12 Comments »

  1. Second, curricula that emphasize creativity and abstract concepts sounds like a liberal arts approach, which has been pretty soundly rejected by most people over time. They want professional training.

    Agreed.

    The obvious solution, then, would be to have the government-run schools provide a classical liberal arts education, since that’s a public good which private individuals seem to rarely choose. Since people want professional training, they will stir themselves to find, pay for, and complete it, and so the public school system need not concern itself.

    Everybody wins!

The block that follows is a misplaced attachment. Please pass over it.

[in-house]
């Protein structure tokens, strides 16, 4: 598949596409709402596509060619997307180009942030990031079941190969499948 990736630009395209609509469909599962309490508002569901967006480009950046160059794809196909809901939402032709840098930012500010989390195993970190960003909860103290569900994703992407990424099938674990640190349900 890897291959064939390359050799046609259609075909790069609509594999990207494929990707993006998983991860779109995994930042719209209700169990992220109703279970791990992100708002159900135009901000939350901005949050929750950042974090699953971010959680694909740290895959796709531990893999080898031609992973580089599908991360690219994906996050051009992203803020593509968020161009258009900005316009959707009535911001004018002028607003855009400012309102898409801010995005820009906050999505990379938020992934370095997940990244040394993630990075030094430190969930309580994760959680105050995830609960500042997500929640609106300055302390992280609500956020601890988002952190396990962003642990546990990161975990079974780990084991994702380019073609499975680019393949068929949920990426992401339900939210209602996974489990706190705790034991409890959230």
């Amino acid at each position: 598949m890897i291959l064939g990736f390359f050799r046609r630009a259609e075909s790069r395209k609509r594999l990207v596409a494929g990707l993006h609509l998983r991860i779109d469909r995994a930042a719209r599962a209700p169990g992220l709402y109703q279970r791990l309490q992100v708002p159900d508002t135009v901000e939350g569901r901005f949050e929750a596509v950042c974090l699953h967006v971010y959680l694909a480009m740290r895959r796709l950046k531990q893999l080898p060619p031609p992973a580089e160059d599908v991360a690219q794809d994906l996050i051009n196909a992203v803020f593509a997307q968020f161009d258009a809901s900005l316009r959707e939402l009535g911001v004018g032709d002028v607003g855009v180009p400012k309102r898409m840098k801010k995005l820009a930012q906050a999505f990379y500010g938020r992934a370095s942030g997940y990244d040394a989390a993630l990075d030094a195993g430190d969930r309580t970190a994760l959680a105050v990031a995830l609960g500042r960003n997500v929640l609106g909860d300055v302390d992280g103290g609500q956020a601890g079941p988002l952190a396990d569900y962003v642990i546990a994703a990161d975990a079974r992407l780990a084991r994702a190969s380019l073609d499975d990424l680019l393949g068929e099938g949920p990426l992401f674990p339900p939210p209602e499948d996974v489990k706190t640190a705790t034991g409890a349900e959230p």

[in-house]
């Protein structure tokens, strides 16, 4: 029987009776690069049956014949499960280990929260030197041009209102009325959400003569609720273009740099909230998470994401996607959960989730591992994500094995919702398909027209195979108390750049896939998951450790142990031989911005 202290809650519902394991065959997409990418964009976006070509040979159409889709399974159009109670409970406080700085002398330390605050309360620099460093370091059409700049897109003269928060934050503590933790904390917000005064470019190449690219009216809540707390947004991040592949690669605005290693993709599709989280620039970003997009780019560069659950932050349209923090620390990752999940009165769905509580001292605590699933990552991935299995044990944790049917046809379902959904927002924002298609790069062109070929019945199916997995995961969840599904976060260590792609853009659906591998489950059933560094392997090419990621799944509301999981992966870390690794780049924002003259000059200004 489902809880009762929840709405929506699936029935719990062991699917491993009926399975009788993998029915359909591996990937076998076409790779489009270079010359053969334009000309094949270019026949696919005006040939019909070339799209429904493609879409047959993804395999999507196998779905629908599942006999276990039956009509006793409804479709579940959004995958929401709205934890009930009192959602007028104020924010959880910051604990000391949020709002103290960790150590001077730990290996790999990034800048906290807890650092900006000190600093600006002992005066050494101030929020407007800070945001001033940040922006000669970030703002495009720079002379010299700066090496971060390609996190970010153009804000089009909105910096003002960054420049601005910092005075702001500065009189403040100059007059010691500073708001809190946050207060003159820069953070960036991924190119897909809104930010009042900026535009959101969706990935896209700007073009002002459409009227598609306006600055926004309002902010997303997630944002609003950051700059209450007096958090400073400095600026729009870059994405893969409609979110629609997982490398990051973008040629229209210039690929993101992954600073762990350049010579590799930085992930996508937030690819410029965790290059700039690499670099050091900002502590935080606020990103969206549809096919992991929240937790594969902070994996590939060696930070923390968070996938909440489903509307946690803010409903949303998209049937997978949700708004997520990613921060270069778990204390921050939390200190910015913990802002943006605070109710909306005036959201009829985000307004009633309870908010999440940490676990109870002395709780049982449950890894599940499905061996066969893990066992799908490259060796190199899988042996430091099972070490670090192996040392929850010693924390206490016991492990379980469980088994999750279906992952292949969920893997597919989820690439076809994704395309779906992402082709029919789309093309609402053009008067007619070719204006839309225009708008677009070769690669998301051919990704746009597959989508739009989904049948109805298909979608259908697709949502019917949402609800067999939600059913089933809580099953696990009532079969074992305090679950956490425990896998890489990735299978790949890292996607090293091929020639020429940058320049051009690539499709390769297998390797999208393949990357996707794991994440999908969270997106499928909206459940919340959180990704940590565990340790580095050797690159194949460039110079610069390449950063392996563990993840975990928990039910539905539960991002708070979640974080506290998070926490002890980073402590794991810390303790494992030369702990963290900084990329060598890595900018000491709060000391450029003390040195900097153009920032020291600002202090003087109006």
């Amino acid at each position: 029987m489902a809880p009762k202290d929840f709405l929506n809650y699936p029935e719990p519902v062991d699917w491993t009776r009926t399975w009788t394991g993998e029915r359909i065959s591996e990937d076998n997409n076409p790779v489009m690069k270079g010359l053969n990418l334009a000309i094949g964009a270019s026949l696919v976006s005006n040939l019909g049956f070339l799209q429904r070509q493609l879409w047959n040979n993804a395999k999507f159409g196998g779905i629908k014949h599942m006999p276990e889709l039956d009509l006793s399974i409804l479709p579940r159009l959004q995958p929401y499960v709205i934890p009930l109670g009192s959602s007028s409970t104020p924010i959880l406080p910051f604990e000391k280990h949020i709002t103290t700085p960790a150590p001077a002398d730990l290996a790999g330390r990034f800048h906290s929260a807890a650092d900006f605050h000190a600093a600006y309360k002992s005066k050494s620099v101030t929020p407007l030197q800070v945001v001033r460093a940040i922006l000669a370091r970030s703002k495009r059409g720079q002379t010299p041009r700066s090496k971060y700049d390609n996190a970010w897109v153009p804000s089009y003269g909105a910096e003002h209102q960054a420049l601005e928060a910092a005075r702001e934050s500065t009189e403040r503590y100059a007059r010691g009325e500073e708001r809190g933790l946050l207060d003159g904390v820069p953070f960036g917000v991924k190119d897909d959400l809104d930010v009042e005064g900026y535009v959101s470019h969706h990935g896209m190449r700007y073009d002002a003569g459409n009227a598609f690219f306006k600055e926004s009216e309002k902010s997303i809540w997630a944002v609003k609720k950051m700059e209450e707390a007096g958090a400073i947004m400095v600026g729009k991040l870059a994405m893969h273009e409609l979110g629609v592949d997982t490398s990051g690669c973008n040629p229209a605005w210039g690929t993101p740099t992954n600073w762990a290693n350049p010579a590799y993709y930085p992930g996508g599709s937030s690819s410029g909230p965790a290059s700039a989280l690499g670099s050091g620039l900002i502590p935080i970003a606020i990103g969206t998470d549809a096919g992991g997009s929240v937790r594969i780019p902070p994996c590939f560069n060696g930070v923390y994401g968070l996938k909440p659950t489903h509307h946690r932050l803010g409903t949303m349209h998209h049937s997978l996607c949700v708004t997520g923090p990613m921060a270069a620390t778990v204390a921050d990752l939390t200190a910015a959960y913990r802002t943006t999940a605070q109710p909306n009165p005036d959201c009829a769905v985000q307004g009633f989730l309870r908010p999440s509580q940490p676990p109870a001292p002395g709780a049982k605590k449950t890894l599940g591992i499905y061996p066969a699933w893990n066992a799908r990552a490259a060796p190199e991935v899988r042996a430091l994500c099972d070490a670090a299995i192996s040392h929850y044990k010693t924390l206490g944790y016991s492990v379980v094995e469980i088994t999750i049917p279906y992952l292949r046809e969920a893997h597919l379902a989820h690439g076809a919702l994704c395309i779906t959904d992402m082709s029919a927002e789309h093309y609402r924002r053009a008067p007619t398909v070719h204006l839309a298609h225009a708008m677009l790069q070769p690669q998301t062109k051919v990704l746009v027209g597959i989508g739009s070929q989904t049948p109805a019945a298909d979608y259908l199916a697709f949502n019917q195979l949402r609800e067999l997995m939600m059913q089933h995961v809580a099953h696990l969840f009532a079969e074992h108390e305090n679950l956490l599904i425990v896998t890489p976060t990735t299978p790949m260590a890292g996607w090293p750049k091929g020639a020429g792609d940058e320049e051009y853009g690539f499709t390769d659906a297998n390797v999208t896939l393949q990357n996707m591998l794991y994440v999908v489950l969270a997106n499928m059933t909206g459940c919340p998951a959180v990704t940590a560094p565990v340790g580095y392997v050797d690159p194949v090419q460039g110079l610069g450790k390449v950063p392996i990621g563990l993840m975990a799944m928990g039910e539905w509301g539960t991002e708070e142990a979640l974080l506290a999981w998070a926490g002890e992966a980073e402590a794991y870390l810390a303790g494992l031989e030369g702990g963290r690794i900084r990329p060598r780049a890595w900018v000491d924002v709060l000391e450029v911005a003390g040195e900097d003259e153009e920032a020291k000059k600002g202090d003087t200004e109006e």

Comment by Robert — May 25, 2007 @ 1:07 am | Reply

  2. […] Education Reform At this stage in history, we simply aren?t equipped to hand over widespread parenting of minors to educational institutions (who really believes that most 16-year-olds are ready for adult responsibilities, even if that?s only attending … […]

    Pingback by History Of Education » History Of Education May 25, 2007 2:42 am — May 25, 2007 @ 2:46 am | Reply

  3. One problem is that some kids are smart and some kids are stupid. Any plan to improve our educational system has to realize that there are innate differences in abilities between different students.

    Comment by Glaivester — May 25, 2007 @ 4:48 pm | Reply

  4. Even more important than variation in ability, there is variation in motivation. Our educational system should take into account the fact that there are people who do not want to take advantage of it, insure that those people are receiving whatever the minimum standard is, and then providing graceful exit points for them.

    Comment by Robert — May 25, 2007 @ 5:00 pm | Reply